My family has been awakened to our prison system, which I believe is filled with injustice. Our monthly phone bills have gone from $60.00 before he was incarcerated to up to $250.00 a month while he is there. We get our strength from talking to each other. My husband and I constantly worry if he’s safe and okay. The only way to be reassured is that phone call (which the state charges 300% on). We visit as often as possible, but he is three hours away and it becomes very tiring, stressful, and emotionally draining.

Our son is worried about us, too. He knows the pain, anguish, and financial burden we are under and even tells us not to visit and to limit the calls. We are a very close knit family and we encourage him to call us, for we have always sacrificed parts of ourselves for each other. Thus, we have no choice but to pay the 300% surcharge in order to have peace of mind.

The other mountain we have been climbing is the “not knowing” when he will be released. Everyone we talked to before he was sentenced said that if he stayed out of trouble and did what he was told, he would serve his minimum sentence and come home. However, this has not transpired. All sex offenders must complete a sex offender group therapy program, but it is not supposed to be mandatory in order to be paroled. My son has never been disciplined while incarcerated; has held a job, volunteered for every group possible, and was still denied parole. Why? He did not complete the program prior to his parole board hearing, and I believe this was used against him. We have since appealed their decision and spent more than $5000.00 just to be heard. They may still deny him, for “The Board” has absolute power. This system of injustice can be overwhelming, yet we continue to be strong, patient, and above all give our son all the love, hope, and support we can. Yet, it is a daily struggle and we have learned that we must take each day, which each obstacle, one at a time.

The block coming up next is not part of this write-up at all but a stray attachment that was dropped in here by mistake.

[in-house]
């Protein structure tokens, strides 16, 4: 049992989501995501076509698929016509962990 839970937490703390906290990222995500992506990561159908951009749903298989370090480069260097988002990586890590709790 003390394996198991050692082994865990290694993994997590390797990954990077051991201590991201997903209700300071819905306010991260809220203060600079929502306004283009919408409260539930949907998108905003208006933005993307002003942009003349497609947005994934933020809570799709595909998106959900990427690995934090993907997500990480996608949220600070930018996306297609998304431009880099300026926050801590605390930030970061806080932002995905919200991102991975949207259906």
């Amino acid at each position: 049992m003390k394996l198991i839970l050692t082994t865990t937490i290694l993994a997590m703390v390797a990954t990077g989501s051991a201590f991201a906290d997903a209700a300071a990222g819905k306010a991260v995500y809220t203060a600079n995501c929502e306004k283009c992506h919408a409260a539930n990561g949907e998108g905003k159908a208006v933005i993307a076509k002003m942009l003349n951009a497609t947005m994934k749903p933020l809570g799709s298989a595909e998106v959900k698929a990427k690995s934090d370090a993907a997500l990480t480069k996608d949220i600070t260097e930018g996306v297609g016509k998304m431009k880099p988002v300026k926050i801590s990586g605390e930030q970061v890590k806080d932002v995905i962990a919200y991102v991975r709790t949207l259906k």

These last 11 months have been difficult but ironically, very rewarding. I got my son back—or maybe met him again for the first time in years. My son entered the prison system as a scared young man. But I now see he could never have survived in society without facing his demons—his sexual addiction. Remarkably, imprisonment has given him the courage to look into his past and begin to heal. He has opened his heart, mind, and soul up and has grown intellectually, spiritually, and above all he has begun a journey towards recovery from his sexual addiction.

I will continue to have all the strength, courage, and love and welcome him home, hopefully soon. If for some reason I must wait a little longer, he will be okay and I will be okay. God is watching over him, and my son is still working on self-improvement and also trying to help others with addictions as a facilitator. In many ways, he is shielded from having to face things and it will be difficult someday when he is released. However, we too have learned and accepted his addiction and know the role we must play in helping him to avoid the addictive cycle. With God’s help, we will do this together.